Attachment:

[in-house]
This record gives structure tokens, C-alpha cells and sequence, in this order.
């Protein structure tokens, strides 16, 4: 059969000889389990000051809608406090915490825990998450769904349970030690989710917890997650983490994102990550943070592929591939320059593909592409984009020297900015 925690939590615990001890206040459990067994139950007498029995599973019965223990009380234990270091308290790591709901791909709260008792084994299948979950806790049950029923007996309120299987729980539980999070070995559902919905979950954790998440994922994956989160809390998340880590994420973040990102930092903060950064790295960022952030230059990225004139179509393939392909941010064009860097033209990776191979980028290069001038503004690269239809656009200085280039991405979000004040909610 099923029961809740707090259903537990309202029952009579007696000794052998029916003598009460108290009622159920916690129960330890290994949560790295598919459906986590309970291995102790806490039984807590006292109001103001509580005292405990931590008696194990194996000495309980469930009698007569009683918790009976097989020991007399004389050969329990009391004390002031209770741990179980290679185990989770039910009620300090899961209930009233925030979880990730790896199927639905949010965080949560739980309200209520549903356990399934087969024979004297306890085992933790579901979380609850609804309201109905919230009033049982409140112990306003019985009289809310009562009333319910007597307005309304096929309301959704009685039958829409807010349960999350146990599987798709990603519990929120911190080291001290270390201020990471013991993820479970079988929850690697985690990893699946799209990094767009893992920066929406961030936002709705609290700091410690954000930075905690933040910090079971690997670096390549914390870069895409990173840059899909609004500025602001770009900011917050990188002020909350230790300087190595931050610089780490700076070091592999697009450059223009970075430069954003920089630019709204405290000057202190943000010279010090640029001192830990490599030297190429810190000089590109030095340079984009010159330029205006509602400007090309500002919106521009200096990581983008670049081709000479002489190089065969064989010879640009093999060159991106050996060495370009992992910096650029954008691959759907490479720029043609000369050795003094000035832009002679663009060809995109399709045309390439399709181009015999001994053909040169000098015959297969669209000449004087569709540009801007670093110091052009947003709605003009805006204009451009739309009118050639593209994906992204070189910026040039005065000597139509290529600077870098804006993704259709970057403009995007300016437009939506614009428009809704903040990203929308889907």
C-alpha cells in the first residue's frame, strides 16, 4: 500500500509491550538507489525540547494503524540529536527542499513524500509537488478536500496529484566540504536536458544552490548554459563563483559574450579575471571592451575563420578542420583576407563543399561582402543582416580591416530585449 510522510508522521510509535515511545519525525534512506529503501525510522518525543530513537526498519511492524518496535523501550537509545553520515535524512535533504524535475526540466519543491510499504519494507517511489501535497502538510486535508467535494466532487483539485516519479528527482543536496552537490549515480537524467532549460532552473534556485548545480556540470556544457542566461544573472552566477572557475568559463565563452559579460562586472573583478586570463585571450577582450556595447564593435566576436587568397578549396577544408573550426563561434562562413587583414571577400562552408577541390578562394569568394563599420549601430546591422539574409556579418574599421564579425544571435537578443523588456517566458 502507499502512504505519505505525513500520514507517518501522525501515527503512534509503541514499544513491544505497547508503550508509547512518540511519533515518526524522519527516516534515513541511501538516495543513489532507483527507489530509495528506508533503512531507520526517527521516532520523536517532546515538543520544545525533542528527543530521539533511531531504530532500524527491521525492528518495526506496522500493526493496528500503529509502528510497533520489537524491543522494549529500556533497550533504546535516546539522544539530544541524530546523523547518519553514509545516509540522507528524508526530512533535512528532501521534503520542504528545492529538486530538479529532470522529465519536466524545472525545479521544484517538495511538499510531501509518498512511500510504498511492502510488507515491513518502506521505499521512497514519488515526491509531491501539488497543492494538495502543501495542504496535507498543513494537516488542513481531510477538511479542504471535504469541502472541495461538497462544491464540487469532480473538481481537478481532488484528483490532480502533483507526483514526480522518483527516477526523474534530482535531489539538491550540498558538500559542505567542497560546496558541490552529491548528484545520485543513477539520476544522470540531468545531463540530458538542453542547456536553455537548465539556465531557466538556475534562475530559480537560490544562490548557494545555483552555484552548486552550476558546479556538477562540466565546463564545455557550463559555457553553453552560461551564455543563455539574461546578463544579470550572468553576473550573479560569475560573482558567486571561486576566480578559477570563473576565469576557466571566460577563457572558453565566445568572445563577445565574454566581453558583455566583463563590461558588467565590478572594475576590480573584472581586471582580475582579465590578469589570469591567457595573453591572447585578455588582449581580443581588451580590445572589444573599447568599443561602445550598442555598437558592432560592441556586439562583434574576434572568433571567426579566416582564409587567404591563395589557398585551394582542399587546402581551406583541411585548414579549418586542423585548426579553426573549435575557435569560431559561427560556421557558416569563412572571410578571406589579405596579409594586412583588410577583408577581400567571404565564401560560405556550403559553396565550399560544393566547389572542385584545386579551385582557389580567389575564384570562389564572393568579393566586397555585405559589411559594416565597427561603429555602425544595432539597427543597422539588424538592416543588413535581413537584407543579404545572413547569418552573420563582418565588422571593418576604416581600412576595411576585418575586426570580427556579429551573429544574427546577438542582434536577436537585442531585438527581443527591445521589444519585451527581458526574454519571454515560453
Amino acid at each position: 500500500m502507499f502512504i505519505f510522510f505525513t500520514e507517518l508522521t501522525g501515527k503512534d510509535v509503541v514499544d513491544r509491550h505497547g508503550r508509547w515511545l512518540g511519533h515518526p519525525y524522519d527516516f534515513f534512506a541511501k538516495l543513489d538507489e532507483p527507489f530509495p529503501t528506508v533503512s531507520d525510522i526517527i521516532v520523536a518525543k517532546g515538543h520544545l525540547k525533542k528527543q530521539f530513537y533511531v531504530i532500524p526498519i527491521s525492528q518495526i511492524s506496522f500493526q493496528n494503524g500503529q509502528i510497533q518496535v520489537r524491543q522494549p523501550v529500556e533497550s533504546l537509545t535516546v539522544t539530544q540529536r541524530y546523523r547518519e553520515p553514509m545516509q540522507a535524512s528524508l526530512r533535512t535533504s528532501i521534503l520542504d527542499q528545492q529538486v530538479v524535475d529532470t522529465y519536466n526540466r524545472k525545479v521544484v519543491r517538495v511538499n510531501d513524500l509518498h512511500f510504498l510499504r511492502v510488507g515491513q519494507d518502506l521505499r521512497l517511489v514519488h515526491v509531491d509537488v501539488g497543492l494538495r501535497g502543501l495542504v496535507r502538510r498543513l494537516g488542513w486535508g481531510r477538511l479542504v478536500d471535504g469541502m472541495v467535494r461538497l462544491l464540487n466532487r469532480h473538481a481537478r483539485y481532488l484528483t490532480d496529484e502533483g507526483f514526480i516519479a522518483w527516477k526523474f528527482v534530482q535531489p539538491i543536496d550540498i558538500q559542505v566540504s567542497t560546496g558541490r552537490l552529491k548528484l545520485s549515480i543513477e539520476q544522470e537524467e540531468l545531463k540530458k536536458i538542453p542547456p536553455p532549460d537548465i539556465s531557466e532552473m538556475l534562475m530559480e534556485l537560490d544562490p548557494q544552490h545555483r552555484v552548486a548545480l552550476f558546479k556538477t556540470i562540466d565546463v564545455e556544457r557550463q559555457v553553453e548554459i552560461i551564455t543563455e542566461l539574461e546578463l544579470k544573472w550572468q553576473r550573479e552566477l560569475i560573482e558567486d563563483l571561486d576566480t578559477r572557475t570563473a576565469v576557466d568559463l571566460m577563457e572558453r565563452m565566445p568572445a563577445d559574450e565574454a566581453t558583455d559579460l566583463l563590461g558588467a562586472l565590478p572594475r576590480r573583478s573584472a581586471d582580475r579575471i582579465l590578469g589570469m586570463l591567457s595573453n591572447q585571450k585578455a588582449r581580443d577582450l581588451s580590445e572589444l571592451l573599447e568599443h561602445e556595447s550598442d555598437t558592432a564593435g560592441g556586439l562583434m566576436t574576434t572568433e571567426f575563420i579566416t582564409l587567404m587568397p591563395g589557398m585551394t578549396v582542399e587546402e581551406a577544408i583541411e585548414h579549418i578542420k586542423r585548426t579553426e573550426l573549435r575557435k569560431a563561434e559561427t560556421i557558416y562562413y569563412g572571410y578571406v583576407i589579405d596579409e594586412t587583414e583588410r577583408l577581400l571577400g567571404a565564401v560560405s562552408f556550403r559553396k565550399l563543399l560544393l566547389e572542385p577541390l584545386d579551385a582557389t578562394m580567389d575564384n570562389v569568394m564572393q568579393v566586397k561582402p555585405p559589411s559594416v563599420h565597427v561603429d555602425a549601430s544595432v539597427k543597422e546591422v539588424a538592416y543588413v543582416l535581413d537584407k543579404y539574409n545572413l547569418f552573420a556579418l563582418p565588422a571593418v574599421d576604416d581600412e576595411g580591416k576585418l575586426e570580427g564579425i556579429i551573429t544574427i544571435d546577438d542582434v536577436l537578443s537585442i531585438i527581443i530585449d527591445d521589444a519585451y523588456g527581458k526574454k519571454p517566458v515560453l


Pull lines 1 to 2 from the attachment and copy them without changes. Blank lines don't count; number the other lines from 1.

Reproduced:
[in-house]
This record gives structure tokens, C-alpha cells and sequence, in this order.